Holton opened a small shop at the corner of Clark and Madison streets in Chicago and began selling second hand musical instruments along with his popular trombone slide oil. Frank worked nights as a trombonist in one of the many Chicago theaters while his wife gave music lessons to help pay the bills. Frank’s musical instrument business began to grow, slowly at first, but steadily. Before long, Holton hired a repairman and began to offer instrument repair services to the local musicians. Holton soon started designing and manufacturing his own brass and percussion instruments, including several models of his famous trombones and cornets. He expanded his business to a larger space in 1900, and in 1904 incorporated his operation as Frank Holton & Company, then built a new three story factory building on the west side of Chicago.

By 1918, Holton’s operation had outgrown its Chicago location, so he expanded again and moved his entire operation to the small town of Elkhorn, Wisconsin. As business grew, so did the city of Elkhorn, thanks for the most part to Holton and his company. By the 1920s, Frank Holton & Company was employing hundreds of factory workers and thousands of sales agents from coast to coast, while doing the largest amount of business in its history.


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Grant R. Koeller


I'm a Professional Jazz Saxophone soloist recently retired from 23 years with the USAF Band Of Flight, WPAFB, OHIO, experienced in performance, technique and equipment. I'm not a buyer/seller or dealer. I have 40 years Alto, Tenor, Soprano and Bari Saxophone performance experience with additional years on the Flute, Clarinet, Bass Clarinet, Bass Guitar, Piano, Drum-set, Guitar and Voice. I'm a third generation professional military musician, my father, Bill Koeller(1939-1997) was in the USAF 1958-1962, and played Jazz Hammond B-3 organ from 1957-1997, and my fathers Uncle, Alfred Koeller (1912-1993), was a professional Acoustic Bassist in the Army Air Corps in WWII, and also performed on Jazz Guitar, Hammond organ, Piano and tenor saxophone.


Professional Saxophone Soloist, 23 total years with the USAF Bands, 6 years with the USAF Band of Flight, Wright-Patterson AFB, Ohio, performing on Tenor, Alto, Soprano, Clarinet, and Flute. 4 years in Japan, at Yokota AFB with the USAF Band of the Pacific. An Avid Composer and Arranger for the Night Hawk Protocol Combo. Former Lead Alto Saxophonist with the USAF Night Flight Big Band performing the music of Glenn Miller as well as other hits of the Big Band Era. I collect LP records of Jazz, blue's, classical and rock, and have over 12,000 records.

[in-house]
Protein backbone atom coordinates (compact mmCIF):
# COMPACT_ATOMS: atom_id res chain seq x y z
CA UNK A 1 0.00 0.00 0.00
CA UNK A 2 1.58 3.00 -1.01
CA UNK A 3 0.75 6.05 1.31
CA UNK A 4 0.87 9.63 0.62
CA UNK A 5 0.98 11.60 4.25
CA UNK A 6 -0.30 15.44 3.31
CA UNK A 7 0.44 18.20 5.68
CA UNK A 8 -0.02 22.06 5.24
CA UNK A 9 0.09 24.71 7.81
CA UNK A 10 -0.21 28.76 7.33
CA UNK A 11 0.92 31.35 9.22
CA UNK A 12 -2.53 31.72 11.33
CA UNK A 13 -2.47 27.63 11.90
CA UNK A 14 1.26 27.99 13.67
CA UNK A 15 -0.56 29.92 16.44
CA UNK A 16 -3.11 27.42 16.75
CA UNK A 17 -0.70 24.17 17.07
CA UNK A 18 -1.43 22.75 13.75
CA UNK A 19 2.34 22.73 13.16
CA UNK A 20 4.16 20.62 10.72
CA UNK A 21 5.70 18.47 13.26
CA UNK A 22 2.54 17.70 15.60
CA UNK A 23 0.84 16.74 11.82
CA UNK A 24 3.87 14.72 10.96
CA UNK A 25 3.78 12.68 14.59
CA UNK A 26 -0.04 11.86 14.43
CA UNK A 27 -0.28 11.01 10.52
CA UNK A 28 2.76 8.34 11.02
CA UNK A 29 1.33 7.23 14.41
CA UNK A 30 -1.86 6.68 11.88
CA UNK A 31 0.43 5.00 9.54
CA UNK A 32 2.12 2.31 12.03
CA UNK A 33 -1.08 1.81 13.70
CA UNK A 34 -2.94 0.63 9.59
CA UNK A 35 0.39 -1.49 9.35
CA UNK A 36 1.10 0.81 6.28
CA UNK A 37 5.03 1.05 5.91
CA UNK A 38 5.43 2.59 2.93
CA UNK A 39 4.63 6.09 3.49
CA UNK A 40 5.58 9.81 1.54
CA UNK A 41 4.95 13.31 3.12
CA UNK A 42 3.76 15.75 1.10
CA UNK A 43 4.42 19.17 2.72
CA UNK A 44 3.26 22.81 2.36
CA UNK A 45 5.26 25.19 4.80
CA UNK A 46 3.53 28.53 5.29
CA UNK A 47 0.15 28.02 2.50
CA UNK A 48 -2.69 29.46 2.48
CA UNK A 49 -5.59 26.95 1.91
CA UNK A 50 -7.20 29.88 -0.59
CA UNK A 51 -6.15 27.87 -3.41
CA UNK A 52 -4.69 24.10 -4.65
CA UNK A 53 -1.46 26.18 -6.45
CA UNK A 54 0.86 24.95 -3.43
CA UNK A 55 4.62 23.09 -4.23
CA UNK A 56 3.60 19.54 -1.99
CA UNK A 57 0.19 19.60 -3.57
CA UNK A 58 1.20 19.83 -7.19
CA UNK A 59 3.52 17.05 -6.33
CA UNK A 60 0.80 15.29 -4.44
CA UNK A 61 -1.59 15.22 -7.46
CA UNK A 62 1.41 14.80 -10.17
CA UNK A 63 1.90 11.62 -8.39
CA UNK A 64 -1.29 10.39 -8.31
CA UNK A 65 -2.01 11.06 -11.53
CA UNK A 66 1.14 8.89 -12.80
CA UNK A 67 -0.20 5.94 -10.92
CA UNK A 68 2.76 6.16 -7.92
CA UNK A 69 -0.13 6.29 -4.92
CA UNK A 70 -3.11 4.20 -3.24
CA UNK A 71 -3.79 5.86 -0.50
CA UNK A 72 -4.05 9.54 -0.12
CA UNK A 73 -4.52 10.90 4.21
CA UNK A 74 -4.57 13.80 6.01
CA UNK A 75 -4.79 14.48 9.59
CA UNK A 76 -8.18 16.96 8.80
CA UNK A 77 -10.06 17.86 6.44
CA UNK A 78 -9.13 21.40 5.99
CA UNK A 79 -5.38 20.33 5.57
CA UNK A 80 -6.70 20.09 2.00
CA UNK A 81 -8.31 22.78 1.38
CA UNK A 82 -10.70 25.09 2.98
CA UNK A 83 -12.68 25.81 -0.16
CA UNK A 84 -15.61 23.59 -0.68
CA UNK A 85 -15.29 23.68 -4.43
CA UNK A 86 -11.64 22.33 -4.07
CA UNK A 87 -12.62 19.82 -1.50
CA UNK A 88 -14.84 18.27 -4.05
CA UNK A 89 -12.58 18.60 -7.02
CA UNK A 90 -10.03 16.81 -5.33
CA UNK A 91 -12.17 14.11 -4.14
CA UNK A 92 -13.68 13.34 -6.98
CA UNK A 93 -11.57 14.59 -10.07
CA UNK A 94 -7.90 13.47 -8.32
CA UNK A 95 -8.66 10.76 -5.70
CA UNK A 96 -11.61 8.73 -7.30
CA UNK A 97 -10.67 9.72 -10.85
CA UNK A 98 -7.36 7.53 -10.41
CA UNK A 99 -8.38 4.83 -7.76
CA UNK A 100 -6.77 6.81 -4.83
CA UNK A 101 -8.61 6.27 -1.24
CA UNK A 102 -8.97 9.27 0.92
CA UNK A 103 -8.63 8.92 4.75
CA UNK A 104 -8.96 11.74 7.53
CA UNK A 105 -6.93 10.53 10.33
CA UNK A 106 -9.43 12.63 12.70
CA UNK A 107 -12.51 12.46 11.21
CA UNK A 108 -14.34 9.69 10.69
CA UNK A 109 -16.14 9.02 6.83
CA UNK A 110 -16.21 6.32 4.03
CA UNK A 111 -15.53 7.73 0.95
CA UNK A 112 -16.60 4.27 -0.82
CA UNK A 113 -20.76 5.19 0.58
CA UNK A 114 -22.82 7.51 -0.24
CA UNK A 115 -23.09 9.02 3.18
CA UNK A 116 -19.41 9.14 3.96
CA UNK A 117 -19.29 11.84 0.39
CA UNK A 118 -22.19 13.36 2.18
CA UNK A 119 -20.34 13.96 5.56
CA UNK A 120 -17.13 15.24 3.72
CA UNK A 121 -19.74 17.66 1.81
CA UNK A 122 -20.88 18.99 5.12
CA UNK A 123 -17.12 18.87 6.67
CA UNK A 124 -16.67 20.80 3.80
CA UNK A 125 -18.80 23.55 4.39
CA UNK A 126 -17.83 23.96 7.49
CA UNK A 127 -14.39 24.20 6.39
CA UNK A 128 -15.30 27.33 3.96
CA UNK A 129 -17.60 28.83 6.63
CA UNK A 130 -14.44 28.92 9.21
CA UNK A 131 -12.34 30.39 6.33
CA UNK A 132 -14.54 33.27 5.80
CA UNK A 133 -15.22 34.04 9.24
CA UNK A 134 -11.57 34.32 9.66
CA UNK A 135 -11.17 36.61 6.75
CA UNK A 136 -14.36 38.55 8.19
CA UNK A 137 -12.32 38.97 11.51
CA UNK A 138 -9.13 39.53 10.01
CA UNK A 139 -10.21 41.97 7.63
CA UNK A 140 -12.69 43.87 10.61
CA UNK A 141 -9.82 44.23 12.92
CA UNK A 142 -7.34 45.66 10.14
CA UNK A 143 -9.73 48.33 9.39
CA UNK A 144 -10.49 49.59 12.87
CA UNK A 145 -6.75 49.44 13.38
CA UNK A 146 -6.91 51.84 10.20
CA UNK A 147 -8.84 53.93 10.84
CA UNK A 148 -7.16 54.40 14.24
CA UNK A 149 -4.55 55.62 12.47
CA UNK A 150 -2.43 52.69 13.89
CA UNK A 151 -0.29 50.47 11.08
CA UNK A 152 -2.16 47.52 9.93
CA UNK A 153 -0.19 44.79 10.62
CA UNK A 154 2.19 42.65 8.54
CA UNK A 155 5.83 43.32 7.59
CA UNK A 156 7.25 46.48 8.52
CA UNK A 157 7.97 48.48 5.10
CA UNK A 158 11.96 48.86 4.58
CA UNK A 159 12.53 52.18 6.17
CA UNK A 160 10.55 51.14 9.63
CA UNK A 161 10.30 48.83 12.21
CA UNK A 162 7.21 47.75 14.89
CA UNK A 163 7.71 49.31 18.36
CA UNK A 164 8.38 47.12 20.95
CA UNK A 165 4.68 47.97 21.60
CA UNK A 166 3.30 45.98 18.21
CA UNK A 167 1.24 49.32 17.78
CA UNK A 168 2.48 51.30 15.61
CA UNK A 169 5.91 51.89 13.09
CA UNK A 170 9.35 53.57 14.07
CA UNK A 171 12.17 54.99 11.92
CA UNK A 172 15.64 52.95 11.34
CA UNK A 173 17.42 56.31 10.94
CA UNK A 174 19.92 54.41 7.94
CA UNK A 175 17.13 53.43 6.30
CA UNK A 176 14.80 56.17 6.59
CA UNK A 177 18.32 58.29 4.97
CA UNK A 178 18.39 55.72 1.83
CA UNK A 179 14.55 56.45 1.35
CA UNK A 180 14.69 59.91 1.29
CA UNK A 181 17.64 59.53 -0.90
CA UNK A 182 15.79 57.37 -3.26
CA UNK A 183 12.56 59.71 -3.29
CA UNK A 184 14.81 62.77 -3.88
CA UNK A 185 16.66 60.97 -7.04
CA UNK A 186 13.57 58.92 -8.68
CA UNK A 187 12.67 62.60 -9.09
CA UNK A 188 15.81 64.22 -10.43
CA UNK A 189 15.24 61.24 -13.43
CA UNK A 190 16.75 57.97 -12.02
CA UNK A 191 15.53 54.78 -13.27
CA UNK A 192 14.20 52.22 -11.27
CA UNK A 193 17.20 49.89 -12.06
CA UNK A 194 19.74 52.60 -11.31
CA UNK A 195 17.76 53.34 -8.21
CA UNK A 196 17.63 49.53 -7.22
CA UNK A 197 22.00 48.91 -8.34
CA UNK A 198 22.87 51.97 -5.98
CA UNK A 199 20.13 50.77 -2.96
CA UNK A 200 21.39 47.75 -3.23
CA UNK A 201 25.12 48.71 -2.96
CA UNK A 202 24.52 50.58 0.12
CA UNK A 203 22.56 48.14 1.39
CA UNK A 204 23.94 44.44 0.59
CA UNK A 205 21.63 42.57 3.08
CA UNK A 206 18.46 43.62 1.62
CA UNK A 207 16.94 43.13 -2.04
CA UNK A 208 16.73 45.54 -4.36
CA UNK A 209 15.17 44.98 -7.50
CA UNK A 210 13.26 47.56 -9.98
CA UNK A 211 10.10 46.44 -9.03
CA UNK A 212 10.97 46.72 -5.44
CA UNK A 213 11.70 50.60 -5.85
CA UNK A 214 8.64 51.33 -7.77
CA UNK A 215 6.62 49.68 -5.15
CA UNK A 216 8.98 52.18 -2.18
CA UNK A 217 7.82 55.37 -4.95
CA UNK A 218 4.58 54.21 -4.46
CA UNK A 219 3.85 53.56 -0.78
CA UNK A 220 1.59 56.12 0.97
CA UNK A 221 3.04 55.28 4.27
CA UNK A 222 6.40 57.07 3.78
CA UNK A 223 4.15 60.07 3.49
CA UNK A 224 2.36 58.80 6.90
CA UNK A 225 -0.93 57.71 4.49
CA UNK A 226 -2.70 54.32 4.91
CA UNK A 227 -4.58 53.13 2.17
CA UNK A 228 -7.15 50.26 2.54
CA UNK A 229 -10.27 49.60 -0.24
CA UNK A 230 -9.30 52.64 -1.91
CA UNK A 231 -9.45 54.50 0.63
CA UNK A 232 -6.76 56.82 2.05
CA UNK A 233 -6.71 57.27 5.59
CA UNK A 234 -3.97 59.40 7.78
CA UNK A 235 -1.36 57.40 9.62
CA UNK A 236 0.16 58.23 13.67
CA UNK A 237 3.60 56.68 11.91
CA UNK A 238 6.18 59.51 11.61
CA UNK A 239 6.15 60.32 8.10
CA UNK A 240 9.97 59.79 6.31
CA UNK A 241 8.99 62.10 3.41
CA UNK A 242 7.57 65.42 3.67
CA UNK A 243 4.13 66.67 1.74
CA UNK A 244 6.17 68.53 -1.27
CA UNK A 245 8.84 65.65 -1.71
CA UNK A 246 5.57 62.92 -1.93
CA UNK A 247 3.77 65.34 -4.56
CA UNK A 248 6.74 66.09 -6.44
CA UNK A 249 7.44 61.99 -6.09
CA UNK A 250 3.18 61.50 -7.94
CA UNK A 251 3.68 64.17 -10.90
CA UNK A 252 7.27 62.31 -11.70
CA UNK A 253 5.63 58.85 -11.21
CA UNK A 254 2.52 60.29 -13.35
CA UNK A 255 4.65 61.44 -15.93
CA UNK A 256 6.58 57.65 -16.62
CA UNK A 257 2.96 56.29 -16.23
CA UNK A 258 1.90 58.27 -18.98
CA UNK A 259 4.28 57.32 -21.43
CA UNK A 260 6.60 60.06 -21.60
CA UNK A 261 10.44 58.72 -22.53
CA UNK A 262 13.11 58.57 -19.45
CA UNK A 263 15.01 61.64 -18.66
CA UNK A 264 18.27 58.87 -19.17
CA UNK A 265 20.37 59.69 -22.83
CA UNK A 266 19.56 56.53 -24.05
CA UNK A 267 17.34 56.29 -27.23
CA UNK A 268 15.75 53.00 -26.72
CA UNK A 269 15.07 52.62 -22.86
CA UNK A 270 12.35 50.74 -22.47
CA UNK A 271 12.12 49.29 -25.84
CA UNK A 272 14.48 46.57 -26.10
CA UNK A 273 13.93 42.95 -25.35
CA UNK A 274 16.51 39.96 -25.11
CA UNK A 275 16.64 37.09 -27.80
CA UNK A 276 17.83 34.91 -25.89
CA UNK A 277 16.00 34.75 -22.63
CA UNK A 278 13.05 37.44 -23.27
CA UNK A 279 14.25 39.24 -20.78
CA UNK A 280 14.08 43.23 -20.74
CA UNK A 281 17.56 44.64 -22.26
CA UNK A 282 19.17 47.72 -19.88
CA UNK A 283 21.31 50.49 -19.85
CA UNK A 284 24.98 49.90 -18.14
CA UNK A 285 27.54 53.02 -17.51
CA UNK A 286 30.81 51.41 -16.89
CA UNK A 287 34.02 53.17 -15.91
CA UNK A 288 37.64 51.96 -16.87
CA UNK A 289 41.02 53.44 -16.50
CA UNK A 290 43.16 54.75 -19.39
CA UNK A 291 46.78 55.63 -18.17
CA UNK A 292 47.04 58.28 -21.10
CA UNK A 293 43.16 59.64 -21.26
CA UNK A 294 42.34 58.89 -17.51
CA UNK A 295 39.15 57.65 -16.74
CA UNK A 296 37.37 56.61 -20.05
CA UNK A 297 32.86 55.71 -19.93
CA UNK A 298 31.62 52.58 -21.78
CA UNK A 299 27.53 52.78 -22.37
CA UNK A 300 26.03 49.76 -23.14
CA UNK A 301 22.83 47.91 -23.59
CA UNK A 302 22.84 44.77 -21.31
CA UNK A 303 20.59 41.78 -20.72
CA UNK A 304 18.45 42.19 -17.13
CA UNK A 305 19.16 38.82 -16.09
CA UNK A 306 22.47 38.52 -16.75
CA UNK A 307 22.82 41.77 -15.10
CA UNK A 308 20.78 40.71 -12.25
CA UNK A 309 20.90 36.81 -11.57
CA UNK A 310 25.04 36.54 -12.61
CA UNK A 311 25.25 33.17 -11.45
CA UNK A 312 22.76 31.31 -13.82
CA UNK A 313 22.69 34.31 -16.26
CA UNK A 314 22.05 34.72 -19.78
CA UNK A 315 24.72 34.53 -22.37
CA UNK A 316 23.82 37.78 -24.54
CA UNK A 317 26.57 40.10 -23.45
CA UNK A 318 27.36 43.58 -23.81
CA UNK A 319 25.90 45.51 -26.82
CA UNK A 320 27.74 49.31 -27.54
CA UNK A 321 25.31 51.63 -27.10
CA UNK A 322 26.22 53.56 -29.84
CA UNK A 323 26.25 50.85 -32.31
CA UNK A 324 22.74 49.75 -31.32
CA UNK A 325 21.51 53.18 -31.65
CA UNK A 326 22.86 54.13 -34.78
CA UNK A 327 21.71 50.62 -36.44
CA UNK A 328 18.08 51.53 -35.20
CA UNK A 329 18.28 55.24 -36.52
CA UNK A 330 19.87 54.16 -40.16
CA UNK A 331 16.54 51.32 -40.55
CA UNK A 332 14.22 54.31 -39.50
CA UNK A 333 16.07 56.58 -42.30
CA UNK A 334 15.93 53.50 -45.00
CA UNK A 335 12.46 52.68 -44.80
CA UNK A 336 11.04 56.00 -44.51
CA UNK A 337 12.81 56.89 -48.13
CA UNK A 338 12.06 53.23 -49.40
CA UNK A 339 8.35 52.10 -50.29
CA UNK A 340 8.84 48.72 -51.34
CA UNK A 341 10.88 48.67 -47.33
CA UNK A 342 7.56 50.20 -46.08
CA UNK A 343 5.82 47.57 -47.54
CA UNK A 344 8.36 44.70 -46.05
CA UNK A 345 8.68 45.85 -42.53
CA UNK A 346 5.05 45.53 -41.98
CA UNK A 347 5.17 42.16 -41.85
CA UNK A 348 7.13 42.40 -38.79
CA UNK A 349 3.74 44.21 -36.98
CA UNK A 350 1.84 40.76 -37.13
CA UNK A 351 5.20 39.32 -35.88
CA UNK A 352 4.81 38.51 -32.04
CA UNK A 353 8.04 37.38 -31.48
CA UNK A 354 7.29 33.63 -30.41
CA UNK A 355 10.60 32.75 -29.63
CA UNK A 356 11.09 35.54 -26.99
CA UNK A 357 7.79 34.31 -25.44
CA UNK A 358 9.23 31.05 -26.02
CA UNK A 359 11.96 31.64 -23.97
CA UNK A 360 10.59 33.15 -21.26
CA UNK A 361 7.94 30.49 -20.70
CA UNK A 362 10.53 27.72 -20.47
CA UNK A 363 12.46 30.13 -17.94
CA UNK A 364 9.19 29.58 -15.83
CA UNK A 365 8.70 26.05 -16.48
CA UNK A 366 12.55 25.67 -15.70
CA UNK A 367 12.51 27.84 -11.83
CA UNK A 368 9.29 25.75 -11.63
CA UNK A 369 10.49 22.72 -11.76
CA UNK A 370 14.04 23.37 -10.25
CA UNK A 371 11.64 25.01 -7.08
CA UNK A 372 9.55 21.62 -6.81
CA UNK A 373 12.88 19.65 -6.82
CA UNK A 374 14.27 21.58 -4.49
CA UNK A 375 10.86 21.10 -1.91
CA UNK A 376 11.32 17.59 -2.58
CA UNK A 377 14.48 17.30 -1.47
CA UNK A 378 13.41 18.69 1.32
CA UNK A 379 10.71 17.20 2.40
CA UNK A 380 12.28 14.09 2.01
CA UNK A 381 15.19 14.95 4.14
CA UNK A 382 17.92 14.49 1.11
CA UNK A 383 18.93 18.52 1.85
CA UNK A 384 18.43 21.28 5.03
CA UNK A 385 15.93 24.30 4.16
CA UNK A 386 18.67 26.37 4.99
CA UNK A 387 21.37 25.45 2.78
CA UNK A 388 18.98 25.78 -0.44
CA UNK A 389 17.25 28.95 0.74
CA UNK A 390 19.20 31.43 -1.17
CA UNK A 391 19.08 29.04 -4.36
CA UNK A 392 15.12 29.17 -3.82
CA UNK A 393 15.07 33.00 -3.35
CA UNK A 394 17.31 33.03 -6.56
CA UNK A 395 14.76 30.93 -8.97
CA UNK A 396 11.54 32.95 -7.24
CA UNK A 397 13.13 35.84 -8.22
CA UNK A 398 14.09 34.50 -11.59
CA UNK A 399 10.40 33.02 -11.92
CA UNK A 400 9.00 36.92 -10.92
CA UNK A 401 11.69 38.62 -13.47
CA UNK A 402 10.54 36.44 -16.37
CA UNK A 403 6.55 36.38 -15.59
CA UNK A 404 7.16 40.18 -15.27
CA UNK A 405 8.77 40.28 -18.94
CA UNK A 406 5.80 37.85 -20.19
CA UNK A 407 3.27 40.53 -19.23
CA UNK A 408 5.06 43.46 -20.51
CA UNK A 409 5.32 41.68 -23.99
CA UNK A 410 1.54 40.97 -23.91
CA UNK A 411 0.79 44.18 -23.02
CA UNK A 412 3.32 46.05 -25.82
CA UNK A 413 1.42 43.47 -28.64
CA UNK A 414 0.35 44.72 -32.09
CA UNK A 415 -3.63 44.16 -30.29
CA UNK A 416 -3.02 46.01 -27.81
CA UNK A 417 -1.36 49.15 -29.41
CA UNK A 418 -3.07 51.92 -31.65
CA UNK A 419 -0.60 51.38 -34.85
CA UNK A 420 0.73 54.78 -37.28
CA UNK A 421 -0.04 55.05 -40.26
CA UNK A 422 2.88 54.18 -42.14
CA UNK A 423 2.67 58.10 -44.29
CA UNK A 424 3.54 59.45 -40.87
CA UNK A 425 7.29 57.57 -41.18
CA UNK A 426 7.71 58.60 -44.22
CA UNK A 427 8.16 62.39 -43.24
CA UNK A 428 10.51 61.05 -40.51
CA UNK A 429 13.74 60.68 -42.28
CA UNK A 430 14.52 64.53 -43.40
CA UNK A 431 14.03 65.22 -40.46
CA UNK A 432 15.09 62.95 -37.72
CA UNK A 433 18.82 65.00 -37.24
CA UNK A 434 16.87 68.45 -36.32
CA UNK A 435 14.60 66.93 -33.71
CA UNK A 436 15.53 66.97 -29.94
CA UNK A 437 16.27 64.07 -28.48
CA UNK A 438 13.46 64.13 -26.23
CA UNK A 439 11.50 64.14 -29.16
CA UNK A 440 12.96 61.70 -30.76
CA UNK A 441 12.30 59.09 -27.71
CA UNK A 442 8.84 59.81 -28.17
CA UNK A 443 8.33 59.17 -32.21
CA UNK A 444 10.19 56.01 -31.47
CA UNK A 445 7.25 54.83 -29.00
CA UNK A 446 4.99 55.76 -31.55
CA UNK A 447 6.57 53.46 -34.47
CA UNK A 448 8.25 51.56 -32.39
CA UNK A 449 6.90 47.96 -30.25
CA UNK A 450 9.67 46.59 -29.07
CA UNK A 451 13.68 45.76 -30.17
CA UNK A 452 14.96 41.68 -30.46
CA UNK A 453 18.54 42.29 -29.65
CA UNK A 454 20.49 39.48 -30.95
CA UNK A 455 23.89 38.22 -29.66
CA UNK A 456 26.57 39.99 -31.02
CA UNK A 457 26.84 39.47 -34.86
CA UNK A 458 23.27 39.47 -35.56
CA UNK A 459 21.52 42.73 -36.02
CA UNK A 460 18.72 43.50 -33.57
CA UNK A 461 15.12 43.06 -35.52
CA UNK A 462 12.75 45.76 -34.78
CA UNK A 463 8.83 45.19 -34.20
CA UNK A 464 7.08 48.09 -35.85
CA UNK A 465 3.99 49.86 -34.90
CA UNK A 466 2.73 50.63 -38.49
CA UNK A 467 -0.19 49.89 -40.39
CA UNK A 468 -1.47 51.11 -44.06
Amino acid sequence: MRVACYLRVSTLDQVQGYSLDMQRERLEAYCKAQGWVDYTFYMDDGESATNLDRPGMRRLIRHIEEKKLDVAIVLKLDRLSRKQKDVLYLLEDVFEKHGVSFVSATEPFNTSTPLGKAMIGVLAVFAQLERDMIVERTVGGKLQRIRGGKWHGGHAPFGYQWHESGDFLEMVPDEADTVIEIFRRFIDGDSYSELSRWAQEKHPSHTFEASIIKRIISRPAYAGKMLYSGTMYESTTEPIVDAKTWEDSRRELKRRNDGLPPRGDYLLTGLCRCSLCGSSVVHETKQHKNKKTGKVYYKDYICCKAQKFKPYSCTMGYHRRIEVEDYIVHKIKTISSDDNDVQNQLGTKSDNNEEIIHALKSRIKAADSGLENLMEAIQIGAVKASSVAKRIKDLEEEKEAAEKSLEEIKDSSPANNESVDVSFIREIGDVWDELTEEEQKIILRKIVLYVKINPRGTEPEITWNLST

USAF,Phi MU Alpha Sinfonia, Men's National Music Fraternity, Johnny Mack Super Big Band, Tom Daugherty Orchestra, Kim Kelly Orchestra, Dayton Jazz Orchestra, Eddie Love Big Band, Gem City Big Band, Jazz Central Big Band, Shin Sings Orchestra, Kim Kelly Orchestra,USAF Night Flight Jazz Ensemble, Different Hats Big Band, Jimmy Baker Blues Band, This Side Up, Freelance, KING KOELLER Quartet, Jazz Central Big Band, GB Work, Sax On The Web,

Saxophone On the Web; Anchorage Daily News; All Experts; Augustana College Public Radio, WVIK;

North Texas State University School of Music, Jazz Studies 1982-1986 Lead Alto, Lab bands 1982-83 and small group leader 1983-1984, Jazz Radio Host WVIK 90.1 FM NPR affiliate Rock Island, IL United States Collegiate Wind Band European tour 1980 Augustana College, Rock Island IL, Liberal Arts Music Mentors/Teachers:My father Bill Koeller, a Jazz Hammond B-3 Organist (1939-1997) Great Uncle Alfred Koeller, Acoustic Bass 1912-1993

Awards and Honors
Paul Shartle Musician of the Quarter Spring 2008; Glenn Miller Festival, Clarinda, Iowa featured soloist; McDonald's All-American Band and Jazz Ensemble 1979; US Collegiate Wind Bands,Paul Lavalle Conductor, tour of Europe,1980; John Phillip Sousa Award, 1980 Dimond HS Anchorage, Alaska; USAF National Defense Service Medal with Bronze Star; USAF Achievement Medal with 5 Oak Leaf Clusters; USAF Good Conduct Medal with 6 Oak Leaf Clusters

Past/Present Clients
Performed with, Bob Hope, The Platters, Four Tops, Jimmy Dorsey, Crystal Gail, Helen Ready, James Williams, Dallas Jazz Orchestra, Jack Jones, The Mills Brothers, the G-Clef's, Lionel Hampton at Carnegie Hall, Performed for the King Of Thailand 2005, Tom "Bone's" Malone, Roy Hargrove, Tommy Turrentine, Performed for President Gerald Ford, President George W. Bush, The Maguire Sisters, The USO Girls-Andrew Sisters Tribute, The Four Lads, Lincoln Berry, The Dayton Jazz Orchestra, Louis Bellson, Buddy DeFranco, Walter Bishop Jr, Sadao Watanabe, Bobby Shew, Pete Jolly, Quad City Jazz Ensemble, Augustana College Symphonic Band, Jack Scott, Catfish Jazz Society, Intrigue-Boston Wedding Band, The Mark Herbert Little Big Band, The Pacesetters Big Band, The Ambassadors Jazz Ensemble, Pacific Showcase Big Band, Jimmy Dorsey Big Band under the direction of Lee Castle, Ronny Scott Orchestra, Big Al's Hot Dance Orchestra, The Dayton Sidewinders, Tom Daugherty Orchestra, Johnny Mack Super Big Band, Ken Peplowski, Eddie Daniels, Buddy Guy, Roy Hargrove, Warren Parrish, John OMeara Jr., Dave Holcomb, Albia Silva,Vinnie Demartino, Clon VonFitz, The G Clef's